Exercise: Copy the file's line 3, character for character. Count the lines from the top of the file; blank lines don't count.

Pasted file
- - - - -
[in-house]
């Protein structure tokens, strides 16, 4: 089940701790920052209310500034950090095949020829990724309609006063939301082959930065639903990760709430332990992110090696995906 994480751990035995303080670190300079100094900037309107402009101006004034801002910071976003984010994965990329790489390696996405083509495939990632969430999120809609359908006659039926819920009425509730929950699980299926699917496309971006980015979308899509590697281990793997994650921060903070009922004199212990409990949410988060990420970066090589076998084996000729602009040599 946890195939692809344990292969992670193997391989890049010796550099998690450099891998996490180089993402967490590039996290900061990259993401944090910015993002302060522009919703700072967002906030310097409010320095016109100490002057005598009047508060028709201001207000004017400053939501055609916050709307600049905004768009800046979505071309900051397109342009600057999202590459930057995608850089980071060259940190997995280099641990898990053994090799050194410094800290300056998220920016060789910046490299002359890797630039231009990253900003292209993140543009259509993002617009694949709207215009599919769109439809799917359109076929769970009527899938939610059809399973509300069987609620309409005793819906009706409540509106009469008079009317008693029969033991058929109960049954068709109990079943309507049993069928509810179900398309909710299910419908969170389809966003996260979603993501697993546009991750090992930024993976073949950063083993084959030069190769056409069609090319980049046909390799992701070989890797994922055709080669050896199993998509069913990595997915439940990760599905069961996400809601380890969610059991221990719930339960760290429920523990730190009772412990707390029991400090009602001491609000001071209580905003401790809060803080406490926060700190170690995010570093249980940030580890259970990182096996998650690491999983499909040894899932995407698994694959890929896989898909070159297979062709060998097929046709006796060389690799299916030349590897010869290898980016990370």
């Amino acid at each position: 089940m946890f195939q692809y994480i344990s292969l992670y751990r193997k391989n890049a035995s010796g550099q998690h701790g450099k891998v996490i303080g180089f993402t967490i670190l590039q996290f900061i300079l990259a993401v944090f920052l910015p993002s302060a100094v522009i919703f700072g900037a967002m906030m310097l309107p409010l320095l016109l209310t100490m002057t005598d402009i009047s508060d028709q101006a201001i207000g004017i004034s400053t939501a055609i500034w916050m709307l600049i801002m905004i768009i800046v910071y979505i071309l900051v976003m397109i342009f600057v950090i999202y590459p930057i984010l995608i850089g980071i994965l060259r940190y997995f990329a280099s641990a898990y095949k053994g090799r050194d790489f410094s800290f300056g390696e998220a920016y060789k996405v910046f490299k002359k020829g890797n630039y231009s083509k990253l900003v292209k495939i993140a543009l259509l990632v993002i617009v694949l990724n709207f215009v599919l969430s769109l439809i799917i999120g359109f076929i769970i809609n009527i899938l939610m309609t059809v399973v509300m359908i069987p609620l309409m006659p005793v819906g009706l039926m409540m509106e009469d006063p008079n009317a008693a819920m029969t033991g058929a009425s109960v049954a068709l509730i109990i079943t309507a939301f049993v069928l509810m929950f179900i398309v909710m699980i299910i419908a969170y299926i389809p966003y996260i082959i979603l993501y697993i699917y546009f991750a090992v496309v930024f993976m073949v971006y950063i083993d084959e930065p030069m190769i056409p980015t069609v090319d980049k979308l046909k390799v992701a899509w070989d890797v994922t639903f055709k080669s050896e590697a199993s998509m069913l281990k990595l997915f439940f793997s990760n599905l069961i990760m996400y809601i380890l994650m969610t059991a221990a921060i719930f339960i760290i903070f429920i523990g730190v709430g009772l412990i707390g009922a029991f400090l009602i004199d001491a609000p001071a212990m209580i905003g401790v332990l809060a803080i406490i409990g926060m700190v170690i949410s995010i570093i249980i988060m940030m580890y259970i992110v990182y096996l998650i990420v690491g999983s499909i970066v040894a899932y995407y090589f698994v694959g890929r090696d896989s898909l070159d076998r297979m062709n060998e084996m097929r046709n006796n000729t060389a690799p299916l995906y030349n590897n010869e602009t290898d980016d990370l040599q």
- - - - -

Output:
């Amino acid at each position: 089940m946890f195939q692809y994480i344990s292969l992670y751990r193997k391989n890049a035995s010796g550099q998690h701790g450099k891998v996490i303080g180089f993402t967490i670190l590039q996290f900061i300079l990259a993401v944090f920052l910015p993002s302060a100094v522009i919703f700072g900037a967002m906030m310097l309107p409010l320095l016109l209310t100490m002057t005598d402009i009047s508060d028709q101006a201001i207000g004017i004034s400053t939501a055609i500034w916050m709307l600049i801002m905004i768009i800046v910071y979505i071309l900051v976003m397109i342009f600057v950090i999202y590459p930057i984010l995608i850089g980071i994965l060259r940190y997995f990329a280099s641990a898990y095949k053994g090799r050194d790489f410094s800290f300056g390696e998220a920016y060789k996405v910046f490299k002359k020829g890797n630039y231009s083509k990253l900003v292209k495939i993140a543009l259509l990632v993002i617009v694949l990724n709207f215009v599919l969430s769109l439809i799917i999120g359109f076929i769970i809609n009527i899938l939610m309609t059809v399973v509300m359908i069987p609620l309409m006659p005793v819906g009706l039926m409540m509106e009469d006063p008079n009317a008693a819920m029969t033991g058929a009425s109960v049954a068709l509730i109990i079943t309507a939301f049993v069928l509810m929950f179900i398309v909710m699980i299910i419908a969170y299926i389809p966003y996260i082959i979603l993501y697993i699917y546009f991750a090992v496309v930024f993976m073949v971006y950063i083993d084959e930065p030069m190769i056409p980015t069609v090319d980049k979308l046909k390799v992701a899509w070989d890797v994922t639903f055709k080669s050896e590697a199993s998509m069913l281990k990595l997915f439940f793997s990760n599905l069961i990760m996400y809601i380890l994650m969610t059991a221990a921060i719930f339960i760290i903070f429920i523990g730190v709430g009772l412990i707390g009922a029991f400090l009602i004199d001491a609000p001071a212990m209580i905003g401790v332990l809060a803080i406490i409990g926060m700190v170690i949410s995010i570093i249980i988060m940030m580890y259970i992110v990182y096996l998650i990420v690491g999983s499909i970066v040894a899932y995407y090589f698994v694959g890929r090696d896989s898909l070159d076998r297979m062709n060998e084996m097929r046709n006796n000729t060389a690799p299916l995906y030349n590897n010869e602009t290898d980016d990370l040599q």